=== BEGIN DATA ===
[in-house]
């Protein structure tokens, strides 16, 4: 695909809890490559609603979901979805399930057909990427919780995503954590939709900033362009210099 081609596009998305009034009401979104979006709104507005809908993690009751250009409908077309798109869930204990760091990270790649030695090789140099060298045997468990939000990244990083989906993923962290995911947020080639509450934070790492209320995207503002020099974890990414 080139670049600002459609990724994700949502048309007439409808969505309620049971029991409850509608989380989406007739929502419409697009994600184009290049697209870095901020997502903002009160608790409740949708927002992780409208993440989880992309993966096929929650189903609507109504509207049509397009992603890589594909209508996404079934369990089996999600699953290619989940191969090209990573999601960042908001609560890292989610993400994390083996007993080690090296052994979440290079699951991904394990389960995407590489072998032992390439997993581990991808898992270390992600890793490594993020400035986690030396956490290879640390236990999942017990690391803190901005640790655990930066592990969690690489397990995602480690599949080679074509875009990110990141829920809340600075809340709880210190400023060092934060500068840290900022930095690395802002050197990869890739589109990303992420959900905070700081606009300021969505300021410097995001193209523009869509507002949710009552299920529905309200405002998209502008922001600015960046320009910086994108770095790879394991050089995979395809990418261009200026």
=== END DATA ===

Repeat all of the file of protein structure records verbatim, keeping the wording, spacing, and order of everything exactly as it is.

[in-house]
């Protein structure tokens, strides 16, 4: 695909809890490559609603979901979805399930057909990427919780995503954590939709900033362009210099 081609596009998305009034009401979104979006709104507005809908993690009751250009409908077309798109869930204990760091990270790649030695090789140099060298045997468990939000990244990083989906993923962290995911947020080639509450934070790492209320995207503002020099974890990414 080139670049600002459609990724994700949502048309007439409808969505309620049971029991409850509608989380989406007739929502419409697009994600184009290049697209870095901020997502903002009160608790409740949708927002992780409208993440989880992309993966096929929650189903609507109504509207049509397009992603890589594909209508996404079934369990089996999600699953290619989940191969090209990573999601960042908001609560890292989610993400994390083996007993080690090296052994979440290079699951991904394990389960995407590489072998032992390439997993581990991808898992270390992600890793490594993020400035986690030396956490290879640390236990999942017990690391803190901005640790655990930066592990969690690489397990995602480690599949080679074509875009990110990141829920809340600075809340709880210190400023060092934060500068840290900022930095690395802002050197990869890739589109990303992420959900905070700081606009300021969505300021410097995001193209523009869509507002949710009552299920529905309200405002998209502008922001600015960046320009910086994108770095790879394991050089995979395809990418261009200026």